Arthasastra[1] has on the whole 15 books, 150 chapters, 180 sections and 6,000 slokas. It is made as a compendium of almost all the Arthasástras, which, in view of acquisition and maintenance of the earth, have been composed by ancient teachers. “ This Sastra, bereft of undue enlargement and easy to grasp and understand has been composed by Kautilya in words the meaning of which has been definitely settled”.

Thirukkural[2] consists 133 Chapters and each Chapter containing 10 couplets. They are grouped in 3 major parts with subgroups: 1. PART I. VIRTUE (Chapters: 1 – 38); 2. PART II. WEALTH (Chs.39 – 108); and 3. PART III. LOVE (Chs. 109 – 133). The second part is the longest and has 70 chapters on wealth covering the entire area of the state, its polity, economy, social issues and problems etc.

Kautilya and Thiruvalluvar begin their works with salutations to God. While the former starts with: “Óm, Salutation to Sukra and Brihaspati,”[3] the latter has dedicated the first chapter (ten couplets) “In praise of God.” The first couplet of the chapter narrates: As the letter “A” is the first of all letters (Alphabets) and the source of energy to all letters, so the eternal God is the first in the world”. Kautilya does not specifically talk about God in his work as Thiruvalluvar does. While describing the city plan within the fort, Kautilya mentions about the apartments to be erected for gods and goddesses in the centre of the city. According to Kautilya, the king fulfills the functions of god (Indira and Yama) upon earth; all who slight him will be punished not only by the secular arm but also by heaven. Mauryan kings including Asoka took the title of “Beloved of the Gods” (Devanampiya).[4] They were no doubt looked on as superior semi-divine beings. The Mauryans left behind them the tradition of the Universal King. The king was usually held in great awe and respect. We are able to understand between the lines of his pragmatic approach that Kautilya was a God-fearing man. Valluvar, on the other hand, have had a profound experience and knowledge of God and a deep devotion to Him. He performs the extraordinary feat of devoting ten couplets exclusively to submitting oneself to God, but keeping his references to the Almighty so general that He is kept universal and would not be identified exclusively with any religion.[5] One understands from his kurals that God is the Alpha (the origin) and the Omega (the end) of all existence in the universe. The God of Thirukkural is universal and non-denominational.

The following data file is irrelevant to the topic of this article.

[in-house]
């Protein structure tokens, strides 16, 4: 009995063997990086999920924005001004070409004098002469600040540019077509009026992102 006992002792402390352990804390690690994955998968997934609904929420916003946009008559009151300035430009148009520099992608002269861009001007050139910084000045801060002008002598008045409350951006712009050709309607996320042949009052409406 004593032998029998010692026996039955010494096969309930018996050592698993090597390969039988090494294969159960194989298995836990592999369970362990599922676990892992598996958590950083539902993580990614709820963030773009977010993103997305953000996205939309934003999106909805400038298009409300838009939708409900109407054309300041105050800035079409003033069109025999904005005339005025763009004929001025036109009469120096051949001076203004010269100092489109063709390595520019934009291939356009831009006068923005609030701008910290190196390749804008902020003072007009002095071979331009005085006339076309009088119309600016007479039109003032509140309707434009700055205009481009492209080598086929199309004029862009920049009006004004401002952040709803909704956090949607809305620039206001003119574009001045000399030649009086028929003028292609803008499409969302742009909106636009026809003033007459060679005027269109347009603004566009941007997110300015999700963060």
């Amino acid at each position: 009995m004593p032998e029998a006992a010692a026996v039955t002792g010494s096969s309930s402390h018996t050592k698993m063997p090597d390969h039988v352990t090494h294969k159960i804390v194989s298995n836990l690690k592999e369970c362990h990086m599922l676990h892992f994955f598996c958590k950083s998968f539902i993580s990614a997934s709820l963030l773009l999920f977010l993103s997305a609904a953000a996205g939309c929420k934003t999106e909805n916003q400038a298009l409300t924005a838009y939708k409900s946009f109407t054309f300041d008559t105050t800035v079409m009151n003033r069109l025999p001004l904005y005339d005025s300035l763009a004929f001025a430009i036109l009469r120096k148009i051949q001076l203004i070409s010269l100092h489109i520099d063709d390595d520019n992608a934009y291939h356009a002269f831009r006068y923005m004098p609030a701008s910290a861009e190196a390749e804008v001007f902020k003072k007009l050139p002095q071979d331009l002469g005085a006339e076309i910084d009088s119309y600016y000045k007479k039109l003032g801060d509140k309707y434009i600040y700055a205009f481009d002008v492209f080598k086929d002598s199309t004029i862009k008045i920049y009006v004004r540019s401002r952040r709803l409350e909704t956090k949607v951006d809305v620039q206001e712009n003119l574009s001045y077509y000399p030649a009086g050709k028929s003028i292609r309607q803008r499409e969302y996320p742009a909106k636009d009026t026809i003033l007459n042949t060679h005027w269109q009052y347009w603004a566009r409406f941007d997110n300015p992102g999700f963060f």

katteri
01-16-2004, 03:05 PM
Economic Ideas and Their Relevance
Kautilya and Thiruvalluvar may be called contemporaries. The former was adviser (a diplomatic/administrative career) to king Chandragupta Maurya in Pataliputra, today’s Patna, and the latter was an ordinary weaver (a proletariat) in today’s Chennai. Both lived thousands of miles away from each other and were from different, castes, socio-political backgrounds, professions and cultures. But still, it is amazing to discover that Arthashastra (Science of Material Gains) and Thirukkural (Sacred Couplets) have a lot in common, often in identical words and phrases. It looks as if they wrote them together.

Besides various other common ideas and thoughts in their books, their economic and political thoughts are centered around the following areas: Life, role, excellence and qualities of a king; upright kingdoms; faithful citizens; the functions of governments; the duties of ministers, ambassadors, secretaries etc; planning and good process of decision-making; employment and the beauty of work; wealth and its role; a good army and the role of soldiers; agriculture and its importance; the various problems of the state like poverty, famine, crimes etc. We shall discuss and appreciate these ideas under fifteen topics, for they are unique and have great relevance for today.

1) Life, Excellence, Qualities and Duties of a King: These ideas are found in Book I which is on “Discipline” and Book VI which is on “the Source of Sovereign States” of Arthasastra. “The king who is well educated and disciplined in sciences, devoted to good government of his subjects, and bent on doing good to all people will enjoy the earth unopposed” (AI: VI).[6] ‘A saintly king shakes off the aggregate of the six enemies like: lust, anger, greed, vanity, haughtiness and over joy; acquires wisdom, restrains from the organs of senses; he is disciplined, maintains his subjects; employs good ministers for assistance; and keeps away from unrighteous transactions’ (AI: VII).

“If a king is energetic, his subjects will be equally energetic”. ‘He should keep a time table/ programme each day. If he is accessible to people, he may be sure to avoid confusion and public disaffection. He keeps company with priests and teachers. “In the happiness of his subjects lies his happiness, in their welfare his welfare… the king shall ever be active and discharge his duties; the root of wealth is activity, and of evil its reverse” By his good activities, he can achieve his desired ends and abundance of wealth’ (AI: XIX).